Perhaps it is too much of the world to expect from India. But one very eminent Brazilian academic and politician recently made the observation that India is hampered in a couple of ways. Although it is an emerging power, it does not yet have the capacity to project what it stands for. Second, on a large number of important issues, India’s role ought not to merely be to maximise its gains; it also ought to be to provide some intellectual leadership. Raymond Aron once made the perceptive observation that the legitimacy of a great power diminishes if that power is also not associated with a vibrant set of ideas. What the rest of the world sees in India at the moment is a lot of contention, but relatively little serious argument and debate. Business dynamism can sustain interest in India. Ultimately its power will be a function of how it manages its internal challenges. But there is a sense that political drift, state incapacity and intellectual impoverishment still cast a long shadow over India’s credibility.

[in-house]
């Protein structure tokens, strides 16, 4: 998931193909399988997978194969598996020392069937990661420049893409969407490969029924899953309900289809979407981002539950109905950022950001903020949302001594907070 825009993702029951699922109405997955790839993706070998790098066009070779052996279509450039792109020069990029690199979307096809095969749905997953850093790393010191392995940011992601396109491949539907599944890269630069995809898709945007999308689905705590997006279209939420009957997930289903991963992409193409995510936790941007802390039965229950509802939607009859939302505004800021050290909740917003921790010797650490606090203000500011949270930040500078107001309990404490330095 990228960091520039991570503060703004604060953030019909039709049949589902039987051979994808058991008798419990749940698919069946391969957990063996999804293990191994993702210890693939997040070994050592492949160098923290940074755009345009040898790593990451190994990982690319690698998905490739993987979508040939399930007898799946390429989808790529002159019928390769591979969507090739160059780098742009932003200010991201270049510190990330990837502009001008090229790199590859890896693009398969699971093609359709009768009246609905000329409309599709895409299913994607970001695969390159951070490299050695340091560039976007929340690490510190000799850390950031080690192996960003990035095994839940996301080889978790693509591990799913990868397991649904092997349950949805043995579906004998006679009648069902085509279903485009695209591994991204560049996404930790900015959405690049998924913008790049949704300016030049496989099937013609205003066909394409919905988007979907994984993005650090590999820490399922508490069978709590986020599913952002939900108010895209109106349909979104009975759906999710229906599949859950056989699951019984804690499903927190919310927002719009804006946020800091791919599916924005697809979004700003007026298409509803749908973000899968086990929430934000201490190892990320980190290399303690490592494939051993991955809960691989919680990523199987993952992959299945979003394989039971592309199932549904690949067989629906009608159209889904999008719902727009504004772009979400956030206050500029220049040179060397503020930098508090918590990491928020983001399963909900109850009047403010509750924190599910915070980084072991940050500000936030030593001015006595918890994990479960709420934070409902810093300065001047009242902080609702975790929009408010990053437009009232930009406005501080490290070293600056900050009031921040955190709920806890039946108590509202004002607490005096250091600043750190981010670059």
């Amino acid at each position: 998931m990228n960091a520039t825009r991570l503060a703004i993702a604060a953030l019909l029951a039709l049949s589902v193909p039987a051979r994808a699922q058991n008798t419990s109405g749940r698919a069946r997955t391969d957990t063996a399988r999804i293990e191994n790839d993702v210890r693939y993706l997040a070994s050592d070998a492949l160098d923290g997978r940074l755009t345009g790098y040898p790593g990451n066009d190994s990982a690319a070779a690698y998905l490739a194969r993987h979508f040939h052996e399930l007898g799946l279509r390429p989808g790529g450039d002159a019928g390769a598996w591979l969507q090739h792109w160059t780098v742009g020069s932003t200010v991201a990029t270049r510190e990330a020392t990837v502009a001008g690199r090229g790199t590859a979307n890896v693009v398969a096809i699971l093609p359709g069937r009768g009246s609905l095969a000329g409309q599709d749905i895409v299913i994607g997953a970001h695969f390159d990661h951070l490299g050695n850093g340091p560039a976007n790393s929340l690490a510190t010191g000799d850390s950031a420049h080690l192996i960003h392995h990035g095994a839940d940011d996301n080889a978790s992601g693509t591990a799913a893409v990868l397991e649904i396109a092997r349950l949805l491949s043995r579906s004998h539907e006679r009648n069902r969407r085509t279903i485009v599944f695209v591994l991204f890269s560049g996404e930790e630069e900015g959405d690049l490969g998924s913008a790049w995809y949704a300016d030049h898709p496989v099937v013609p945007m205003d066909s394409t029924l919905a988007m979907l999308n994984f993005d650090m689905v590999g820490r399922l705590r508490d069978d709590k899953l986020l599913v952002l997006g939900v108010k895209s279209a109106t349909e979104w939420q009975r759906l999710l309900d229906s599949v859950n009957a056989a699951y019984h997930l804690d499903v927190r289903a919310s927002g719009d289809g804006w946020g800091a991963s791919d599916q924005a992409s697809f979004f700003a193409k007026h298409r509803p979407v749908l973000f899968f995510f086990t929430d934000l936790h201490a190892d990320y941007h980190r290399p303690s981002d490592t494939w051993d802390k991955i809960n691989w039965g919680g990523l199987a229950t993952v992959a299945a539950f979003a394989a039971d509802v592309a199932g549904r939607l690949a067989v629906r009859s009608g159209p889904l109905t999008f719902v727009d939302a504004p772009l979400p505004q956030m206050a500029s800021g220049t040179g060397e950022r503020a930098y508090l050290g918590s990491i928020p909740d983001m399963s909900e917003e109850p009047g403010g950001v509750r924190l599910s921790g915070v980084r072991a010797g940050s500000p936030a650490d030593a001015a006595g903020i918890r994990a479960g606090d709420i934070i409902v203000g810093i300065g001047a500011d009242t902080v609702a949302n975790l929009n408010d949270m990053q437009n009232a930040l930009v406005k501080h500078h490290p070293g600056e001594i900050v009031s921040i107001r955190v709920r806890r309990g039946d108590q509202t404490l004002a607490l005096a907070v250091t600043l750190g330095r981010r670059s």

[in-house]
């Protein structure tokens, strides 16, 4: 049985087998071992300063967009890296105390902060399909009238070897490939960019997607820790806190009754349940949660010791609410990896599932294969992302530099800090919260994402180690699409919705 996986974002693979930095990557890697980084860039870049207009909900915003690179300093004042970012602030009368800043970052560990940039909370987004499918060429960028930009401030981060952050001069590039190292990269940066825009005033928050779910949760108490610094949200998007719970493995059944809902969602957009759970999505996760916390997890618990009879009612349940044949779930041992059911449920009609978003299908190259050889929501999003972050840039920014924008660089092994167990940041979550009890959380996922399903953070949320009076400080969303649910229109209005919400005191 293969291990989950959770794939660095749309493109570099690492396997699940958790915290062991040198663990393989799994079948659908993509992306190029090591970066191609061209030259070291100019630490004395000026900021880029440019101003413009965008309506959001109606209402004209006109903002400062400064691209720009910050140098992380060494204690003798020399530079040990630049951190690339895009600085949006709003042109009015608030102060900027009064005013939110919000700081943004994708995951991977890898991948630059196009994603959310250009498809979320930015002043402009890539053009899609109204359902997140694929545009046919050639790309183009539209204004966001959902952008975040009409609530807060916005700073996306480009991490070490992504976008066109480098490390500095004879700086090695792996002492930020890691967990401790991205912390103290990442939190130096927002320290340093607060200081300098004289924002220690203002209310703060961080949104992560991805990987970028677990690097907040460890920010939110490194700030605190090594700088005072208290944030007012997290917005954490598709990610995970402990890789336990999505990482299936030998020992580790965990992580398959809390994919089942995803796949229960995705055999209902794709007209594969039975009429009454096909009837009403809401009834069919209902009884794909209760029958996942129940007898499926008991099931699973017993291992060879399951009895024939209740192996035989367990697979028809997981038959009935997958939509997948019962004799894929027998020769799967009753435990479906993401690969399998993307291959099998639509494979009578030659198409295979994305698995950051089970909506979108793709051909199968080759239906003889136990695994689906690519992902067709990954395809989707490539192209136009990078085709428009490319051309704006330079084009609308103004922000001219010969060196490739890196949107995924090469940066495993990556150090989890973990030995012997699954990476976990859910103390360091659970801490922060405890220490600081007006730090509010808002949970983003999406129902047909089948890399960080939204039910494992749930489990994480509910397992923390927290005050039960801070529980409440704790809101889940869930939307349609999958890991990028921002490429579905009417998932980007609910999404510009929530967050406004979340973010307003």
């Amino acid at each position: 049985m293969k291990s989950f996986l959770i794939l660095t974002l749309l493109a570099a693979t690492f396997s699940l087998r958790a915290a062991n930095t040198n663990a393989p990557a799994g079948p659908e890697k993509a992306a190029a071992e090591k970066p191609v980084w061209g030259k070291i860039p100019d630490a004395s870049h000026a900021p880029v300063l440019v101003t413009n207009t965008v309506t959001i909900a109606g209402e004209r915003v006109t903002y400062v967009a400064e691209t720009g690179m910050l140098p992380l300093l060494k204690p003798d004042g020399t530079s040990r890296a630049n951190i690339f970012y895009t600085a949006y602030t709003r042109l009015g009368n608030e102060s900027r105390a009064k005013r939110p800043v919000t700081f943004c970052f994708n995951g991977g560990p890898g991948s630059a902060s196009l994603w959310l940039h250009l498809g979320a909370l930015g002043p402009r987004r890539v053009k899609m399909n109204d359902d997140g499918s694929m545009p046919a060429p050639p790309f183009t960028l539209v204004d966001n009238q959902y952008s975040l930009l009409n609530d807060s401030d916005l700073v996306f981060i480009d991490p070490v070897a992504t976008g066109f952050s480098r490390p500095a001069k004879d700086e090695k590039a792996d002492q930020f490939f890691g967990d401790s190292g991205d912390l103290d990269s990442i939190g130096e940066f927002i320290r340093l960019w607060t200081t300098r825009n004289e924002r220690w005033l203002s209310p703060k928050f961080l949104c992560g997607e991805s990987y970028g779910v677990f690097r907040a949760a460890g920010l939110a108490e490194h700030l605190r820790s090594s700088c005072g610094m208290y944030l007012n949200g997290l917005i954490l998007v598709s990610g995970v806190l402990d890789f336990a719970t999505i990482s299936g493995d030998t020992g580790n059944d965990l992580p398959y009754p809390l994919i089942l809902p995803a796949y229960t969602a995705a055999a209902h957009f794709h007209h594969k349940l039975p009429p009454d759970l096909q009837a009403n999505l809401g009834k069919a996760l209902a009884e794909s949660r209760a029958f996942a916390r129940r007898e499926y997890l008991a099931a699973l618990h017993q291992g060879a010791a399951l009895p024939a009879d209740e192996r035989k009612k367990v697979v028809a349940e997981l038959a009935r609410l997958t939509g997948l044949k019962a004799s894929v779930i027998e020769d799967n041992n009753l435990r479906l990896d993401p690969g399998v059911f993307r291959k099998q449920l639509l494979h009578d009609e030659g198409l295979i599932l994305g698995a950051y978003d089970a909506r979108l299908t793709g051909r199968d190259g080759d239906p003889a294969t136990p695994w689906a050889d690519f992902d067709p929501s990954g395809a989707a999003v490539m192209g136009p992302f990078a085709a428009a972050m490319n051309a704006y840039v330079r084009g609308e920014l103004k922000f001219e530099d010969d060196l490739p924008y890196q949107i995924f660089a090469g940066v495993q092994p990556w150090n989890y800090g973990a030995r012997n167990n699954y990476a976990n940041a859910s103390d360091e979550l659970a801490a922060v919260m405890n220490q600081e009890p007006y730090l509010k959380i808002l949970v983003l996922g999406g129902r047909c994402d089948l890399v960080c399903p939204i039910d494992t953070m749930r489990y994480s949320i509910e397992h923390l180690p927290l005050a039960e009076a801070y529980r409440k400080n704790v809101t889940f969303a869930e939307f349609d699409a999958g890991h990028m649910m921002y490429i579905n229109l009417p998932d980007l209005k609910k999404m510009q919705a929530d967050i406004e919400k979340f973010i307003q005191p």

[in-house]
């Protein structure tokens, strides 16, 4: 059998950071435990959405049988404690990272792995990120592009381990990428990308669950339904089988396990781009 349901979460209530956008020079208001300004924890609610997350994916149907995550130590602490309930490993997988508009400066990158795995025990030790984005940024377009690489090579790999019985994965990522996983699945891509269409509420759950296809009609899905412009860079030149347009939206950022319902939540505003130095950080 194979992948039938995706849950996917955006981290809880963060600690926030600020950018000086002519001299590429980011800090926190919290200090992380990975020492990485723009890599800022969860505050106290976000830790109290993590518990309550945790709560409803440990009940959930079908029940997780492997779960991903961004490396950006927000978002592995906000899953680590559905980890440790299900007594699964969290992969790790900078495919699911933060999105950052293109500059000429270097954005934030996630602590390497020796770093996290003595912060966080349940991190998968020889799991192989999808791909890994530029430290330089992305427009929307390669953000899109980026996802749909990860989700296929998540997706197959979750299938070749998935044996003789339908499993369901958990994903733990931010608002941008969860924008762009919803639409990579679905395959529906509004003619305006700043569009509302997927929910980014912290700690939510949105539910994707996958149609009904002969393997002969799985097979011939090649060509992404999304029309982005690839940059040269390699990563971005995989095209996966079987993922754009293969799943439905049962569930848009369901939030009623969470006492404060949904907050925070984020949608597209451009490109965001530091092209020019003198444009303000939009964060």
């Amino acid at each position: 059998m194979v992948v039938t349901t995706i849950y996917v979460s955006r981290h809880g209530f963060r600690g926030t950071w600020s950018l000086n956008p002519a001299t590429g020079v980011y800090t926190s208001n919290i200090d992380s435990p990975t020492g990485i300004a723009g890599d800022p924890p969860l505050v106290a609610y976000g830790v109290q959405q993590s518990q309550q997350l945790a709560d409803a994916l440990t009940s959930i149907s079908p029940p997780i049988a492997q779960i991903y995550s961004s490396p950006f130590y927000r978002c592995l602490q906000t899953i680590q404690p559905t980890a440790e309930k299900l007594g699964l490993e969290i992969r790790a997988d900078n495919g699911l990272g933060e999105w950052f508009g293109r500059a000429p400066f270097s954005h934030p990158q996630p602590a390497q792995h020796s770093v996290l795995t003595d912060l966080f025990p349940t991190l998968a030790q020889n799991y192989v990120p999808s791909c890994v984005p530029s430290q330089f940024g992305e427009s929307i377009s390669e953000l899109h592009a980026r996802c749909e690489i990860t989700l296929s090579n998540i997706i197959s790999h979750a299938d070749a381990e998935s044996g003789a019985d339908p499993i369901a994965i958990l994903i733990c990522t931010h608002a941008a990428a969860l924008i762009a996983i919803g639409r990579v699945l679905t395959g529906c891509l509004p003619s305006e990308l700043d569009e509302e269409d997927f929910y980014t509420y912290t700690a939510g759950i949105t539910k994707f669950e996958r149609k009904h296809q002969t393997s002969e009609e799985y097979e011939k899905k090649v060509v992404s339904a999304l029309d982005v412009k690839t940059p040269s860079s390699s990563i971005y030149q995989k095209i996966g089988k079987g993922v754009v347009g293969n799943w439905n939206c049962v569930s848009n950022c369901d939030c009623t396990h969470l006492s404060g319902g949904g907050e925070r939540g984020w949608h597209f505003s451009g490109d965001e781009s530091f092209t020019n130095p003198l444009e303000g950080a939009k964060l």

The writer is president, Centre for Policy Research pratapbmehta@gmail.com